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Effectiveness of pneumococcal polysaccharide vaccine in older adults.
N Engl J Med. 2003 May 01; 348(18):1747-55.NEJM

Abstract

BACKGROUND

Streptococcus pneumoniae is the chief cause of pneumonia in older adults, but it remains unclear whether use of the pneumococcal polysaccharide vaccine alters the overall risk of community-acquired pneumonia. In a large population of older adults, we assessed the effectiveness of the pneumococcal vaccine.

METHODS

In this retrospective cohort study, 47,365 Group Health Cooperative members 65 years of age or older were assessed over a three-year period. The primary outcomes were hospitalization because of community-acquired pneumonia (validated by chart review), pneumonia in patients who were not hospitalized ("outpatient pneumonia," determined from administrative data sources), and pneumococcal bacteremia. The association between pneumococcal vaccination and the risk of each outcome was evaluated by means of multivariate Cox proportional-hazards models, with adjustment for age, sex, nursing-home residence or nonresidence, smoking status, medical conditions, and receipt or nonreceipt of influenza vaccine.

RESULTS

During the study period, 1428 cohort members were hospitalized with community-acquired pneumonia, 3061 were assigned a diagnosis of outpatient pneumonia, and 61 had pneumococcal bacteremia. Receipt of the pneumococcal vaccine was associated with a significant reduction in the risk of pneumococcal bacteremia (hazard ratio, 0.56; 95 percent confidence interval, 0.33 to 0.93) but a slightly increased risk of hospitalization for pneumonia (hazard ratio, 1.14; 95 percent confidence interval, 1.02 to 1.28). Pneumococcal vaccination did not alter the risk of outpatient pneumonia (hazard ratio, 1.04; 95 percent confidence interval, 0.96 to 1.13) or of any case of community-acquired pneumonia, whether or not it required hospitalization (hazard ratio, 1.07; 95 percent confidence interval, 0.99 to 1.14).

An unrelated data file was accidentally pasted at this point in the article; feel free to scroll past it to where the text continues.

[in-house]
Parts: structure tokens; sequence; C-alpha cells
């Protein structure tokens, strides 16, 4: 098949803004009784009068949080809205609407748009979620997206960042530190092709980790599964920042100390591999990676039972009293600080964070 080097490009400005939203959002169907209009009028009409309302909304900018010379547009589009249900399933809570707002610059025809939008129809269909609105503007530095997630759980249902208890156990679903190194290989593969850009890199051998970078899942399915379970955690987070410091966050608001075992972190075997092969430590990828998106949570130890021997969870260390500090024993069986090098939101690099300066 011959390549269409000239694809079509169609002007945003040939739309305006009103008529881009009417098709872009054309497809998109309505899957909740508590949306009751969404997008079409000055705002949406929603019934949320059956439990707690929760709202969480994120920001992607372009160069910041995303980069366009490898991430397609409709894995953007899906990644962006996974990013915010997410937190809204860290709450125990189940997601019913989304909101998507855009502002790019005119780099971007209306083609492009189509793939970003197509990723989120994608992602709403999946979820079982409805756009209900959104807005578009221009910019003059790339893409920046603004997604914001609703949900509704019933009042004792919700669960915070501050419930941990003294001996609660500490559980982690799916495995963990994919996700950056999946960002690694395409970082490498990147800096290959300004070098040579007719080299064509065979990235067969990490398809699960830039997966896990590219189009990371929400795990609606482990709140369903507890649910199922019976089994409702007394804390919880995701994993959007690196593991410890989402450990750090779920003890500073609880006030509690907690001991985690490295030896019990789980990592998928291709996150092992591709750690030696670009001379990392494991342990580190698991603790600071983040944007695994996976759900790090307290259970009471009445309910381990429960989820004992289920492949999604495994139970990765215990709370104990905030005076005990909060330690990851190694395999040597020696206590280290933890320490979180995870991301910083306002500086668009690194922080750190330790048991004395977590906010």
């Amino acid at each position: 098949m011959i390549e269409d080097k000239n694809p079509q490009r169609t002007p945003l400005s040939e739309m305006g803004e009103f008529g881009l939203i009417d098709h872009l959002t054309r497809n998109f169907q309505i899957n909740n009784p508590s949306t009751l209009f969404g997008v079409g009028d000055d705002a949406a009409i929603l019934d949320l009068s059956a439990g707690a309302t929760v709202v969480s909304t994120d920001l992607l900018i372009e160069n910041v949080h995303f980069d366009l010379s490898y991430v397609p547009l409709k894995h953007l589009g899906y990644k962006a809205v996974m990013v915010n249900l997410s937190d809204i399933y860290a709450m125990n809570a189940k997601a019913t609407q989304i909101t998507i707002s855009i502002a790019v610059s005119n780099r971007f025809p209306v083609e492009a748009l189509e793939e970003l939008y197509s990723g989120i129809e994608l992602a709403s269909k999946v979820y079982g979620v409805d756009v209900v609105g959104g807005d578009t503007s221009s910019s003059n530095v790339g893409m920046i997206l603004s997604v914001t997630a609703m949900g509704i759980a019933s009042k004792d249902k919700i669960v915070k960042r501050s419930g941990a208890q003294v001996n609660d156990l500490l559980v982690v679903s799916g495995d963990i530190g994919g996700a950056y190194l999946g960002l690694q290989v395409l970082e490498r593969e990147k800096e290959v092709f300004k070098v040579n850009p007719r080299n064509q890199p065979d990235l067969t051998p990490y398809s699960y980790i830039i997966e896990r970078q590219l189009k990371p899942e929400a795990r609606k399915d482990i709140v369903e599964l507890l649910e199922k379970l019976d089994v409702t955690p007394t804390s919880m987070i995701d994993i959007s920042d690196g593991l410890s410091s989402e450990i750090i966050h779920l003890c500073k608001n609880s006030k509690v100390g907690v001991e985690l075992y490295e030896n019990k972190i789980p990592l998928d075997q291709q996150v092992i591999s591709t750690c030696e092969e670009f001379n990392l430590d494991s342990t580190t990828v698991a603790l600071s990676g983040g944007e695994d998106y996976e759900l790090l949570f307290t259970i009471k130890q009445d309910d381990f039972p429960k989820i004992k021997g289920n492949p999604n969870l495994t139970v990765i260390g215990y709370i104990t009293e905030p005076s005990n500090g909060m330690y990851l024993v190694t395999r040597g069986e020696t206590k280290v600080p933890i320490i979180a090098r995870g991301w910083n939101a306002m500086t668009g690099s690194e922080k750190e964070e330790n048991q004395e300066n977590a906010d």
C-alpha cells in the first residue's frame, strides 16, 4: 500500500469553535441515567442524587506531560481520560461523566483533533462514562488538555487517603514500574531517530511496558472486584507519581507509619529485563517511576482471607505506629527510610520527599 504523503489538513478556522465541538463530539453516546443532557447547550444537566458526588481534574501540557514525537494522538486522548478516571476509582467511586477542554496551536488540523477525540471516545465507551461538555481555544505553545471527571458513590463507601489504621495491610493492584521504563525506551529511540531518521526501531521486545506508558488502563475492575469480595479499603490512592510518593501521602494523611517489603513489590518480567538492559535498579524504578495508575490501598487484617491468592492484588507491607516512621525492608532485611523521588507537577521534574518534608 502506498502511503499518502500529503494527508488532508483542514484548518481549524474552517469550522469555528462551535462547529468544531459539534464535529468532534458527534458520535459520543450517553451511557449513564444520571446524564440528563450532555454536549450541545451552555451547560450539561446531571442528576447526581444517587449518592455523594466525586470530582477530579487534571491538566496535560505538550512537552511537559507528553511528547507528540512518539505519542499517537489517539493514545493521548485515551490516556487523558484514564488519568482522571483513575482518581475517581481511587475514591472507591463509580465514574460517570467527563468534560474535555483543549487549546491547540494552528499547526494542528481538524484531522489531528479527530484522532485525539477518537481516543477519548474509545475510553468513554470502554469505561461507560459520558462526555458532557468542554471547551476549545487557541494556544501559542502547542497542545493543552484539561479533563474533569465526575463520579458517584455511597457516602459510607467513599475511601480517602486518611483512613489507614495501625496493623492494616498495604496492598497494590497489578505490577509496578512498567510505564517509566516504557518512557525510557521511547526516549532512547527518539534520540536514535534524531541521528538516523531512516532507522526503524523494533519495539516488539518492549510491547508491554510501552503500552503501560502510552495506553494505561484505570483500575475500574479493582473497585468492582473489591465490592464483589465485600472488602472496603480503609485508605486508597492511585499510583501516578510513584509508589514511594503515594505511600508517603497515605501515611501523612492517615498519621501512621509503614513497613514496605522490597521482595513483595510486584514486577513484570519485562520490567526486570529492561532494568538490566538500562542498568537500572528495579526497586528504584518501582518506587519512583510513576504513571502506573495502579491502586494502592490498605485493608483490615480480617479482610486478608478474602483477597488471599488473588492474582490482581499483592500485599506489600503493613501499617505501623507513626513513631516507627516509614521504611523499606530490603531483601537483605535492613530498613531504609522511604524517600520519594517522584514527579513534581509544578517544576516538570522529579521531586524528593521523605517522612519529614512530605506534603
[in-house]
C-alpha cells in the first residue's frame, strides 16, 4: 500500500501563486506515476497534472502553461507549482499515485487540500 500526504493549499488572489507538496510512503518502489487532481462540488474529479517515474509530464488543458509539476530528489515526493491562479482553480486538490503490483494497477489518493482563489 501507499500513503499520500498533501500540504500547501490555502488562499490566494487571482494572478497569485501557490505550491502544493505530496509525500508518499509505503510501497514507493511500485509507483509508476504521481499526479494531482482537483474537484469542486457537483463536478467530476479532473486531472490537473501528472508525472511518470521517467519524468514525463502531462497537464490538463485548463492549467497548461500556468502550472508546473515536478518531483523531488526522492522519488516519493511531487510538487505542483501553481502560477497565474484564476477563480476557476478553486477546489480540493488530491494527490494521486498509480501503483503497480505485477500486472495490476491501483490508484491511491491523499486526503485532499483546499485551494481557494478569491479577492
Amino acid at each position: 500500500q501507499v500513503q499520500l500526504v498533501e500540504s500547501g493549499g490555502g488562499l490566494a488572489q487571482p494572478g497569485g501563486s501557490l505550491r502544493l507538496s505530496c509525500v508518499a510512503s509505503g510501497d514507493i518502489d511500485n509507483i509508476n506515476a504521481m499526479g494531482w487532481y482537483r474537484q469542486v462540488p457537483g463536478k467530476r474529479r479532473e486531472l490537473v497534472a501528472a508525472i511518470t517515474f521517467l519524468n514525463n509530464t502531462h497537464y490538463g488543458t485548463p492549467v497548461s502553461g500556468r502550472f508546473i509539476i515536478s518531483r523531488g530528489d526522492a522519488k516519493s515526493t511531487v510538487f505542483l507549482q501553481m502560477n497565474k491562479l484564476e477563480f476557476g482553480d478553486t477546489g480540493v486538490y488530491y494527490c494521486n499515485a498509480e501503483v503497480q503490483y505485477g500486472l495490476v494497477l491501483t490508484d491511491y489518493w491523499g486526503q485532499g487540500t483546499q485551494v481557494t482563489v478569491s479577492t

CONCLUSIONS

These findings support the effectiveness of the pneumococcal polysaccharide vaccine for the prevention of bacteremia, but they suggest that alternative strategies are needed to prevent nonbacteremic pneumonia, which is a more common manifestation of pneumococcal infection in elderly persons.

Authors+Show Affiliations

Center for Health Studies, Group Health Cooperative, Seattle, WA 98101, USA. jackson.l@ghc.orgNo affiliation info availableNo affiliation info availableNo affiliation info availableNo affiliation info availableNo affiliation info availableNo affiliation info availableNo affiliation info availableNo affiliation info availableNo affiliation info availableNo affiliation info available

Pub Type(s)

Evaluation Study
Journal Article
Research Support, Non-U.S. Gov't
Research Support, U.S. Gov't, P.H.S.

Language

eng

PubMed ID

12724480

Citation

Jackson, Lisa A., et al. "Effectiveness of Pneumococcal Polysaccharide Vaccine in Older Adults." The New England Journal of Medicine, vol. 348, no. 18, 2003, pp. 1747-55.
Jackson LA, Neuzil KM, Yu O, et al. Effectiveness of pneumococcal polysaccharide vaccine in older adults. N Engl J Med. 2003;348(18):1747-55.